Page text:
AP Biology Bonding in DNA hydrogen bonds ….strong or weak bonds? How do the bonds fit the mechanism for copying DNA? 3’ 5’ 3’ 5’ phosphodiester bonds
AP Biology Base pairing in DNA Purines adenine (A) guanine (G) Pyrimidines thymine (T) cytosine (C) Pairing A : T C : G
AP Biology Copying DNA Replication of DNA base pairing allows each strand to serve as a pattern for a new strand
AP Biology Models of DNA Replication Alternative models so how is DNA copied? verify through experiments …
AP Biology Semi-conservative replication Meselson & Stahl label nucleotides of “parent” DNA strands with heavy nitrogen = 15 N label new nucleotides with lighter isotope = 14 N “The Most Beautiful Experiment in Biology” 1958 make predictions … parentreplication
AP Biology Semi-conservative replication Make predictions… 15 N strands replicated in 14 N medium 1st round of replication? 2nd round? 1958
AP Biology let ’ s meet the team … DNA Replication Large team of enzymes coordinates replication
AP Biology Replication: 1st step Unwind DNA helicase enzyme unwinds part of DNA helix stabilized by single-stranded binding proteins single-stranded binding proteins
AP Biology Replication: 2nd step Bring in new nucleotides to match up to template strands But … We ’ re missing something! What? Where ’ s the ENERGY for the bonding!
AP Biology energy Energy of Replication Where does the energy for the bonding come from? ATPADPAMP You remember ATP! Is that the only energy molecule? GTPTTPCTPGMPTMPCMP
AP Biology Energy of Replication The nucleotides arrive as nucleosides DNA bases with P–P–P DNA bases arrive with their own energy source for bonding bonded by DNA polymerase III ATPGTPTTPCTP
AP Biology DNA P III energy energy energy Replication Adding bases can only add nucleotides to 3 end of a growing DNA strand strand grow 5' 3’ energy 5' 3' 5' B.Y.O. ENERGY leading strand
AP Biology ligase energy 5' 3' 5' leading strand 3'5' 3' 5' lagging strand
AP Biology Leading & Lagging strands Leading strand - continuous synthesis Lagging strand -Okazaki fragments - joined by ligase - “spot welder” enzyme Okazaki
AP Biology Priming DNA synthesis DNA polymerase III can only extend an existing DNA molecule cannot start new one cannot place first base short RNA primer is built first by primase starter sequences DNA polymerase III can now add nucleotides to RNA primer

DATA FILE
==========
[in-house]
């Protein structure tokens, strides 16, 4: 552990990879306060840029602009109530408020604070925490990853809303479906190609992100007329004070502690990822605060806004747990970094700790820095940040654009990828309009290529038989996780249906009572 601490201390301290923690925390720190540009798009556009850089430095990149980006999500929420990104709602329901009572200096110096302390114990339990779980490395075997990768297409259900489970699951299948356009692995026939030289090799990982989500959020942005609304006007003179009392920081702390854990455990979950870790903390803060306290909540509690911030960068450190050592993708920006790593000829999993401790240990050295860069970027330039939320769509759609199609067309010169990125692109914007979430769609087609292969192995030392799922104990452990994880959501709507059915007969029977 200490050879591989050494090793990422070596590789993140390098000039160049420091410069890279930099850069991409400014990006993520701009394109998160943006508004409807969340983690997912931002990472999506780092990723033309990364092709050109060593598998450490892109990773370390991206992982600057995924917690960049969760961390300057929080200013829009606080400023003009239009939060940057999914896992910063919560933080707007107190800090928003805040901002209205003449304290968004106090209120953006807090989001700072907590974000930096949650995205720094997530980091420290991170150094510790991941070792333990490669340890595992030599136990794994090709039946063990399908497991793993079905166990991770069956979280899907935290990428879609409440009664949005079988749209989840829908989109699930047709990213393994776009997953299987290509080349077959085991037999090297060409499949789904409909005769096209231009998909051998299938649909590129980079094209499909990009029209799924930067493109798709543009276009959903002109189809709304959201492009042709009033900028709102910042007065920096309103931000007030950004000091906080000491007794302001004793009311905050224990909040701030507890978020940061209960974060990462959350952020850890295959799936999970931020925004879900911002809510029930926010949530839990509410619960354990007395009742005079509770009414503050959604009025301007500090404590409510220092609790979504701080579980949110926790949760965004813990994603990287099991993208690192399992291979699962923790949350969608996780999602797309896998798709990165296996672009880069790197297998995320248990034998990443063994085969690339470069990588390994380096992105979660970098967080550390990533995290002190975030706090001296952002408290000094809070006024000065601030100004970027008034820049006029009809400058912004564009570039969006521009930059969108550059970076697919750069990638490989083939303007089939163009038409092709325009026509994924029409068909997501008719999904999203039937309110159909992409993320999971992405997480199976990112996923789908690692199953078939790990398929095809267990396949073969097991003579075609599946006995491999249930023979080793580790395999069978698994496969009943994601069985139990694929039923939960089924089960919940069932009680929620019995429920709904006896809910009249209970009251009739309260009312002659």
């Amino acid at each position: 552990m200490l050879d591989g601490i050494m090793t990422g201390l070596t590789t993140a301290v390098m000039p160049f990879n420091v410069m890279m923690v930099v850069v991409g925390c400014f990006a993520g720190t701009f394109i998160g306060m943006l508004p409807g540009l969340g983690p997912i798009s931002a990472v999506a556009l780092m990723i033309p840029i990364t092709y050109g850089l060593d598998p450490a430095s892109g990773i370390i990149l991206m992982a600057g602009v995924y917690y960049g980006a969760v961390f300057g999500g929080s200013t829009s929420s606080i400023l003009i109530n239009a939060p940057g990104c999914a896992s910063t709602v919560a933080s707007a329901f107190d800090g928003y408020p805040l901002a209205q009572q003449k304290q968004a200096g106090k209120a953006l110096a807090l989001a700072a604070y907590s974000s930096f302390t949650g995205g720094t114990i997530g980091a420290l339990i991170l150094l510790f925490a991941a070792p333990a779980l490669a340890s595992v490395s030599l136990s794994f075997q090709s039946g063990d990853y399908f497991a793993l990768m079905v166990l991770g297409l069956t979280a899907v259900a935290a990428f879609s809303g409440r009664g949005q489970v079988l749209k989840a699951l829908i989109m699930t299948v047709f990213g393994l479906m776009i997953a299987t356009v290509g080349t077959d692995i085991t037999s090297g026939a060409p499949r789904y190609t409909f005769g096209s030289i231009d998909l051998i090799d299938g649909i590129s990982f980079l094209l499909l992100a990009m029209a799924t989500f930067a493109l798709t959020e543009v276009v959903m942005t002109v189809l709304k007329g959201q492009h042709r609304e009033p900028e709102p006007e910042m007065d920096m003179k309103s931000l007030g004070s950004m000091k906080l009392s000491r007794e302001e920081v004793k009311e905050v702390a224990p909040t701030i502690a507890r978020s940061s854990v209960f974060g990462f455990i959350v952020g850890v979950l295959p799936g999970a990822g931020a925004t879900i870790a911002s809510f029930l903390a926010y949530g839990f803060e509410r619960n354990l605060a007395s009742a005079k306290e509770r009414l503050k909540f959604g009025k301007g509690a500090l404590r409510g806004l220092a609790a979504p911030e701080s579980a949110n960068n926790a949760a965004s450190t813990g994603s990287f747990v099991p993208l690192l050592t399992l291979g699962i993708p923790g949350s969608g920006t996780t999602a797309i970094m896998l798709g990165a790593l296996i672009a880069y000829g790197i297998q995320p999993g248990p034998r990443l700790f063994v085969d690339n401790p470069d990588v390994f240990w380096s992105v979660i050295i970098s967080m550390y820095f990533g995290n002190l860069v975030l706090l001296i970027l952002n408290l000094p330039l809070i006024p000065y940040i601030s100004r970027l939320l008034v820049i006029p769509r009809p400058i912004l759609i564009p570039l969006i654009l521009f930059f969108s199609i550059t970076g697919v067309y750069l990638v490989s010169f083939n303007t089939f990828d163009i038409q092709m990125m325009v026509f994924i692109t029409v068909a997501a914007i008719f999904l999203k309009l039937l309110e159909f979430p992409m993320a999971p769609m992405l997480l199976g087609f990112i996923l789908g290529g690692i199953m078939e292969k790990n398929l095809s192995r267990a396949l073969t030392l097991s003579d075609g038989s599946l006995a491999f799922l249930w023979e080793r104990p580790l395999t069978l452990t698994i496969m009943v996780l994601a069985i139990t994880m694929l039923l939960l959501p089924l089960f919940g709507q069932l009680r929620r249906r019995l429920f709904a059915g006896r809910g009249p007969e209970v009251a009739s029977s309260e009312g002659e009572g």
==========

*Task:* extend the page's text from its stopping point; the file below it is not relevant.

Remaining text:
AP Biology Cleaning up primers DNA polymerase I removes sections of RNA primer and replaces with DNA nucleotides
AP Biology Replication fork 3’ 5’ 3’ 5’ 3’ leading strand Okazaki fragments lagging strand 3’5’ DNA polymerase III ligase helicase direction of replication primase DNA polymerase III SSB DNA polymerase I Draw this in your notes and label each of the structures and their function
AP Biology And in the end… Ends of chromosomes are eroded with each replication an issue in aging? ends of chromosomes are protected by telomeres
AP Biology Telomeres Expendable, non-coding sequences at ends of DNA short sequence of bases repeated 1000s times TTAGGG in humans Telomerase enzyme in certain cells enzyme extends telomeres prevalent in cancers Why?
AP Biology Replication bubble Adds 1000 bases/second! Which direction does DNA build? List the enzymes & their role
AP Biology Replication enzymes helicase DNA polymerase III primase DNA polymerase I ligase single-stranded binding proteins
AP Biology DNA polymerases DNA polymerase III 1000 bases/second main DNA building enzyme DNA polymerase I 20 bases/second editing, repair & primer removal DNA polymerase III enzyme
AP Biology Editing & proofreading DNA 1000 bases/second = lots of typos! DNA polymerase I proofreads & corrects typos repairs mismatched bases excises abnormal bases repairs damage throughout life reduces error rate from 1 in 10,000 to 1 in 100 million bases
AP Biology Fast & accurate! It takes E. coli <1 hour to copy 5 million base pairs in its single chromosome divide to form 2 identical daughter cells Human cell copies its 6 billion bases & divide into daughter cells in only few hours remarkably accurate only ~1 error per 100 million bases ~30 errors per cell cycle